Business, Political Challenges
However, investing in ASEAN is not without its challenges, with the World Bank’s 2015 survey on the ease of doing business ranking Singapore top but Malaysia 18th, Thailand 26th, Vietnam 78th, the Philippines 95th and Indonesia 114th.
“While opening a subsidiary or regional headquarters in ultra-modern Singapore might pose few challenges, going further afield involves familiarizing yourself with cultural differences, business practices, logistical issues and potential hiccups that can easily turn a good investment into one that struggles,” PwC warned.
Singapore or Malaysia have become the preferred regional headquarters for Japanese companies, although most still run their operations out of Japan, PwC said.
The report also noted ASEAN’s political instability, with Thailand having seen 15 coups in 33 years, and the rest of the region also having witnessed its share of turmoil.
Meanwhile, rising wages have been listed as a concern by more than 70 percent of Japanese companies, topped by Indonesia’s 17 percent rise in average wages in fiscal 2014 and followed by Vietnam’s 11 percent gain. Corruption, staff shortages, political and legal risks and poor infrastructure are also seen as challenges, although the situation differs markedly across the region.
According to JETRO’s fiscal 2013 survey, inadequate infrastructure was the biggest concern across ASEAN at 32 percent, although it was 70 percent for Myanmar, followed by political risks or problems in social conditions and law and order at 25 percent. Exchange rate risk was only cited by 15 percent, despite the effects of a weakening Japanese yen and rising U.S. dollar.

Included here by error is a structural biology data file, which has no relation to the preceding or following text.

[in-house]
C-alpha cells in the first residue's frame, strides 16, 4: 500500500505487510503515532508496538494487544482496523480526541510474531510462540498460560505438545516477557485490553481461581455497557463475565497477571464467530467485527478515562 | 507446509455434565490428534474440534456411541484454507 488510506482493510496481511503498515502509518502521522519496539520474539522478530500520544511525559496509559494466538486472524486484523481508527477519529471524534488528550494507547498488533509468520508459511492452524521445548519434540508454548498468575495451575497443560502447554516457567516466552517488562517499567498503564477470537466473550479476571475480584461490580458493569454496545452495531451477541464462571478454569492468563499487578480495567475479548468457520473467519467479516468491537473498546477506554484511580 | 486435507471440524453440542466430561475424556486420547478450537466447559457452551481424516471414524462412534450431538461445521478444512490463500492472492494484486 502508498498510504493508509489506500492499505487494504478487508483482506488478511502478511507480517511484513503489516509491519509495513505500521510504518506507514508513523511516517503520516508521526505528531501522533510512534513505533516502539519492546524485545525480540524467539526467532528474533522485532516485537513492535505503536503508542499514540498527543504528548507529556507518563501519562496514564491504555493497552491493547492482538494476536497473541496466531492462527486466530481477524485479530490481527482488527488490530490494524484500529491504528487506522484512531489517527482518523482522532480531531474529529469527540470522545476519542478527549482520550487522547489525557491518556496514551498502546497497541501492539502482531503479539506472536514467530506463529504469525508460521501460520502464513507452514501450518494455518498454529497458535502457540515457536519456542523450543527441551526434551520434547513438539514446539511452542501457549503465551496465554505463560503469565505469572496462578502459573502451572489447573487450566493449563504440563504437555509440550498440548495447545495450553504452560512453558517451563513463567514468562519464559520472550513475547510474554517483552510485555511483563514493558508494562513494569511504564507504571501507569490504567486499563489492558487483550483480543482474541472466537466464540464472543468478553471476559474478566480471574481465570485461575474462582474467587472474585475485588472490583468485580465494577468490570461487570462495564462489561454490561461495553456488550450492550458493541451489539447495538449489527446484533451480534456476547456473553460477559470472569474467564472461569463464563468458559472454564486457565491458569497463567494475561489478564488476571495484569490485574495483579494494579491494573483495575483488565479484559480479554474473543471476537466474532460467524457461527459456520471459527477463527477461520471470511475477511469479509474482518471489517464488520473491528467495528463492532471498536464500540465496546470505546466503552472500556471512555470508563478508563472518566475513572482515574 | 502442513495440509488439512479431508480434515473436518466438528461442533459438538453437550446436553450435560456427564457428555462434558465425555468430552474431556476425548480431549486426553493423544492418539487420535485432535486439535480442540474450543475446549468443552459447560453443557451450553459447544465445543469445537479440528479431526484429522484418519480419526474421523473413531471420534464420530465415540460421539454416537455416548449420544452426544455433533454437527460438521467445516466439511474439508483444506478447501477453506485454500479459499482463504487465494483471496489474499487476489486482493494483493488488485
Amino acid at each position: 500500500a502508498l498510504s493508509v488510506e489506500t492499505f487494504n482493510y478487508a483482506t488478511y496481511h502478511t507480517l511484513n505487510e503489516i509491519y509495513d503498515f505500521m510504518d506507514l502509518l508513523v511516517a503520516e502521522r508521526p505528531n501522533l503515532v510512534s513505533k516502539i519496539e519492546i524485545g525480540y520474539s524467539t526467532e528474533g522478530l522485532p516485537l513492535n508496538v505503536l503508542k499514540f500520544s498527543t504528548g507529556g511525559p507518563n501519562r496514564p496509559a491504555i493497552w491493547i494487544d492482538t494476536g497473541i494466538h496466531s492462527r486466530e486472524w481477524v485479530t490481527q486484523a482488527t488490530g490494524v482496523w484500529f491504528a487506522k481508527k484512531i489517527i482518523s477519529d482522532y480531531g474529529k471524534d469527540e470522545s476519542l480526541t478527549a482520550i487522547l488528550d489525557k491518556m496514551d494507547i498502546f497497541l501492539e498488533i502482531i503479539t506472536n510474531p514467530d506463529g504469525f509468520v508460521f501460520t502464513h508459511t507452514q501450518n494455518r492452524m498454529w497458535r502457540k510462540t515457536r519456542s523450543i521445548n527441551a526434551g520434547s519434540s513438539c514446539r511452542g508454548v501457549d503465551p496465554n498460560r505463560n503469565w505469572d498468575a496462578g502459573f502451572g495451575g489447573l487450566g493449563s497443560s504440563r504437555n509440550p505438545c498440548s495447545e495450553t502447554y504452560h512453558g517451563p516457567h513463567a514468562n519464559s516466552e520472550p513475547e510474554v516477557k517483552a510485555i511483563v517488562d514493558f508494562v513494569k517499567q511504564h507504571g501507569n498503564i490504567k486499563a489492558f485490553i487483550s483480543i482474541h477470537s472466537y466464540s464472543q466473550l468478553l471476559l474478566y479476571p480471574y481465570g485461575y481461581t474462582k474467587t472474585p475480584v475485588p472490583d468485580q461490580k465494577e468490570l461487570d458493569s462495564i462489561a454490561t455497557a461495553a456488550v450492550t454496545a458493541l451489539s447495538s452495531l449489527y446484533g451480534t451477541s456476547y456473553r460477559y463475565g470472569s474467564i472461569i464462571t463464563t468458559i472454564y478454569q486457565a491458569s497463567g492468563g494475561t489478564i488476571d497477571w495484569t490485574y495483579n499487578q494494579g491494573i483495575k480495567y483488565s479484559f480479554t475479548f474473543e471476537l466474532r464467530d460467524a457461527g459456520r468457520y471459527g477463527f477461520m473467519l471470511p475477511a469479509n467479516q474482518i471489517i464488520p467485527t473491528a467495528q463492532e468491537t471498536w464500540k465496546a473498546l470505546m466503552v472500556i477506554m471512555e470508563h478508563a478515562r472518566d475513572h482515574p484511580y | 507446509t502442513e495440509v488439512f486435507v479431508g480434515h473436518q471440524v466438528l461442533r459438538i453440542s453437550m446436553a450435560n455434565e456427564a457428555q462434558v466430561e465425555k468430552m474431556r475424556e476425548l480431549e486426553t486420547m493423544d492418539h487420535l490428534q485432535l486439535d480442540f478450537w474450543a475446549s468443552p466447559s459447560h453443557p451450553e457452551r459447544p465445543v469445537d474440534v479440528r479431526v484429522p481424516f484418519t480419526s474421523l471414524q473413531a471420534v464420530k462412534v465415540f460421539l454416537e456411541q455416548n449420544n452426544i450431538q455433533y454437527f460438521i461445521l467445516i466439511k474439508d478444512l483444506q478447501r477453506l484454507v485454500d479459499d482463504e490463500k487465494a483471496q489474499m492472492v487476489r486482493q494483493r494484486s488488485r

Despite the challenges, PwC cited successes including Japan’s special economic zone in Myanmar, Bank of Tokyo-Mitsubishi UFJ’s $5.6 billion acquisition of Thai Bank of Ayudhya, Marubeni’s and Mitsui’s power investments and the rapid expansion by retailers 7-Eleven, Aeon, Lawson and Uniqlo.
PwC urged Australian companies to piggyback on Japan’s ASEAN networks to boost their investment in the region, with just 9 percent of Australian businesses currently operating in Asia.
“Many Australian businesses fail to appreciate that the window of opportunity to get a foothold in Asia is fast closing,” PwC said. “Companies that are now successful in Asia arrived there approximately 15 years ago and they made their business plans and investments work. They, along with large local businesses, are now the competition – and they are world-class competitors.”
Similarly, JBIC’s Masaaki Amma said Japan had “missed the boat” in organically growing business in ASEAN and must instead ramp up its acquisitions.
“Acquisition is the only solution. At this stage it is too late – they cannot really start from scratch,’’ he said. “They need to make a very quick decision so they [can] challenge difficult markets and countries.”
An example may be Japan Post’s recent $5 billion acquisition of Australia’s Toll Holdings, with the Japanese state-owned giant eyeing Toll’s Asia-wide network to boost overseas growth.
The latest wave of investment could be critical to achieving ASEAN’s promised economic gains, as well as helping to lift an estimated 750 million Asians out of poverty. According to the Asian Development Bank, increased productivity could also spur growth, with an improvement in the productivity of physical investments of just two-tenths of one percent “like adding $10 billion to those investments.”
With Asia still seen as the world’s economic growth engine, ASEAN’s rise could ensure its reign continues for some time to come.